While working on a current sewing project, I discovered I had not followed the instructions correctly. I had to remove some stitches and insert some steps I had missed before. This wasn’t a major problem, but it took time and patience to correct it. If I hadn’t made the correction, the finished product would have functioned okay. But now that the pieces are together correctly, the finished product will look and fit well.

If you’re like me, you like getting it right (whatever you do) the first time. Ripping out seams and resewing takes up a lot of time, and I often get frustrated, especially if I’m short on time. At times I make mistakes that can’t be corrected, so I’ve had to recut a pattern piece or abandoned the project. However, I may be able to creatively cover the mistake. For instance, if I accidently cut the fabric where there should be no cut, I cover it with an iron-on applique.

I tend to be a perfectionist and get frustrated when a project doesn’t turn out perfectly. But I learned long ago to accept imperfections, because otherwise I wouldn’t finish anything. If I quit playing piano because I sometimes played a wrong note, I would stop doing something I enjoy and that relieves stress. I still bake cakes and cookies even though the finished project comes out imperfect. There are times, however, I have refused to try something new because I fear failure.

Some things have to be done right.

A carpenter must cut his wood to match the specifications of the house plans or the boards will not fit together correctly. If he is careless or uses poor quality wood, problems with the finished home will appear quickly: a leaky roof, drafty windows, black mold, a tilting building, or the house may fall apart under the pressure of a hard wind or heavy snow.



Companies spend a lot of money creating and testing their products for their effectiveness and safety. Scientists must know what elements to combine and how to use them to make effective drugs to treat illnesses. Mechanical engineers must understand math and physics, among other things, in order to build bridges that will stand up to traffic and the forces of nature. If they try to speed up the manufacturing process or use cheaper ingredients or material, the companies risk failure and killing people.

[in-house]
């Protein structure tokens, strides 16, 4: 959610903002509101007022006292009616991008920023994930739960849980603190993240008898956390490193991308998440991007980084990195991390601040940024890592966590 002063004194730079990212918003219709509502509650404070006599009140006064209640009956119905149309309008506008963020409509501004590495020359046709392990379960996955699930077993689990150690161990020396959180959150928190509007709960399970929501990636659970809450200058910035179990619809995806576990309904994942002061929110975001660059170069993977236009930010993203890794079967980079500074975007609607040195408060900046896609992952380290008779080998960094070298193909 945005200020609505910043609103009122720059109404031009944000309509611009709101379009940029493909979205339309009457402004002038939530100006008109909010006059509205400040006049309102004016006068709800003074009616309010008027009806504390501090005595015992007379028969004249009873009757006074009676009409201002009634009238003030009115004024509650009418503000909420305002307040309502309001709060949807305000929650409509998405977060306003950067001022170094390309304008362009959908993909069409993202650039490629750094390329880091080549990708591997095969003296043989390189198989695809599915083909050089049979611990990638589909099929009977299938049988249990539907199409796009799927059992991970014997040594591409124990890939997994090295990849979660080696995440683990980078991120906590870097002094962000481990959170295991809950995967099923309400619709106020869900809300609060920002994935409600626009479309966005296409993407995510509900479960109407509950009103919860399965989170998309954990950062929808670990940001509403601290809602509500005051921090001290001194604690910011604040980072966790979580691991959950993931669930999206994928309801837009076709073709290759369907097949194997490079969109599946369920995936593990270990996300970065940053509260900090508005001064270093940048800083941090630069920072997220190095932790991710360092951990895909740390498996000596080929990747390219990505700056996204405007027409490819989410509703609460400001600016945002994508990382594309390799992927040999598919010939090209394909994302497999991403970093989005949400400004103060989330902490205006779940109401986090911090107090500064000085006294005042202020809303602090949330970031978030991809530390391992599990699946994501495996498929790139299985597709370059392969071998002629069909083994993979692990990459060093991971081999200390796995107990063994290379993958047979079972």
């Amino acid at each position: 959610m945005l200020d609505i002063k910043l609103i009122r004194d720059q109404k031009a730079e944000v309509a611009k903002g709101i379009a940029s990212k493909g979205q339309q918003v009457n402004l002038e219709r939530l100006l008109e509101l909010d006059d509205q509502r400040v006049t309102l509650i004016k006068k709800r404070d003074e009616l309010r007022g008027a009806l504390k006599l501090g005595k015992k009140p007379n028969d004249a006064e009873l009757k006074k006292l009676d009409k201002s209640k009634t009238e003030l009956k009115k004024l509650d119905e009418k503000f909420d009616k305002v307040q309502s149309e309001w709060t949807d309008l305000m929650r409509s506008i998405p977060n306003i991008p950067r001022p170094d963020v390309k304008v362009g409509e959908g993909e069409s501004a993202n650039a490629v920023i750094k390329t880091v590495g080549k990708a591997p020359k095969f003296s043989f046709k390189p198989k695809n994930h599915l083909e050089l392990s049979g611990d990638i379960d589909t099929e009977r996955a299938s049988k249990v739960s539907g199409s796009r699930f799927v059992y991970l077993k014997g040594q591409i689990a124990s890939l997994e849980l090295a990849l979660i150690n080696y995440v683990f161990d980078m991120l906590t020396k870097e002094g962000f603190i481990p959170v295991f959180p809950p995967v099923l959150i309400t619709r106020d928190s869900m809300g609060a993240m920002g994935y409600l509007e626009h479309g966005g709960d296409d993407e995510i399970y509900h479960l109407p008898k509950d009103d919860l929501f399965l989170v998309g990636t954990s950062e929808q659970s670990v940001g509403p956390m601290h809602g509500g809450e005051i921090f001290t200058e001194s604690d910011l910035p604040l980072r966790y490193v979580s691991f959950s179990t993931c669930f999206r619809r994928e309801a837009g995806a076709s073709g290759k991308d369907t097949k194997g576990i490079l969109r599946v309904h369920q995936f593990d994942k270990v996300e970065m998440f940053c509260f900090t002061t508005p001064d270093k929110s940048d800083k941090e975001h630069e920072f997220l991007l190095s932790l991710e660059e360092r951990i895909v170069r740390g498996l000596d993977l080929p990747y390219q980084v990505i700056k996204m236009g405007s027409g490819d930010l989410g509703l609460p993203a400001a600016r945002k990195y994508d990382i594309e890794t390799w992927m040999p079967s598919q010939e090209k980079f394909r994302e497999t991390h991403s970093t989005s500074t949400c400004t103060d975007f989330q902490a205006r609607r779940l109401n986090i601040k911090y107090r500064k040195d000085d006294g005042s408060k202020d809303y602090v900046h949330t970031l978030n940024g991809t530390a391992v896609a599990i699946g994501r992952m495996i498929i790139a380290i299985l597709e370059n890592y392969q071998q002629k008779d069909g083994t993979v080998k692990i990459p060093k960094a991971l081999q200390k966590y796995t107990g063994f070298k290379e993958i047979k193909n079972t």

Creative people tweak the norm to come up with something new and better. Without creativity and the willingness to try something new, there would be no innovation. If man had not continued to experiment with imitating the flight of birds, we wouldn’t have the airplane today. Although I can make small changes to a pattern for a dress, I admire the ability in others to create their own patterns. In every career or occupation there are innovators, creative people who come up with better ideas for the workplace, for the production line, and for life. Each musician, artist, artisan, writer, and designer may follow certain rules (how to put together musical notes, or what colors to mix, or which words to use), yet they have their unique style, their unique voice. And that uniqueness will appeal to a unique group of people.

I think that each one of us has at least a spark of creativity that helps us or others deal with the challenges of life. A mom might find a creative way to interact with or amuse a cranky toddler; a teacher uses a creative idea to catch and hold the attention of her students. We hope that creativity and innovations will in some way be beneficial or lead to an improvement in the quality of life.

God is the Master Creator. He created us. We are surrounded by His creative beauty.


He shares His creative spirit with us. He created us to think and make and do. He also gave us a will, so we have to chose whether to use His gift for good or evil. Whether we follow the plans or make creative changes, God wants us to glorify Him in all that we do.

“And whatever you do in word or deed, do all in the name of the Lord Jesus, giving thanks to God the Father through Him.” Colossians 3:17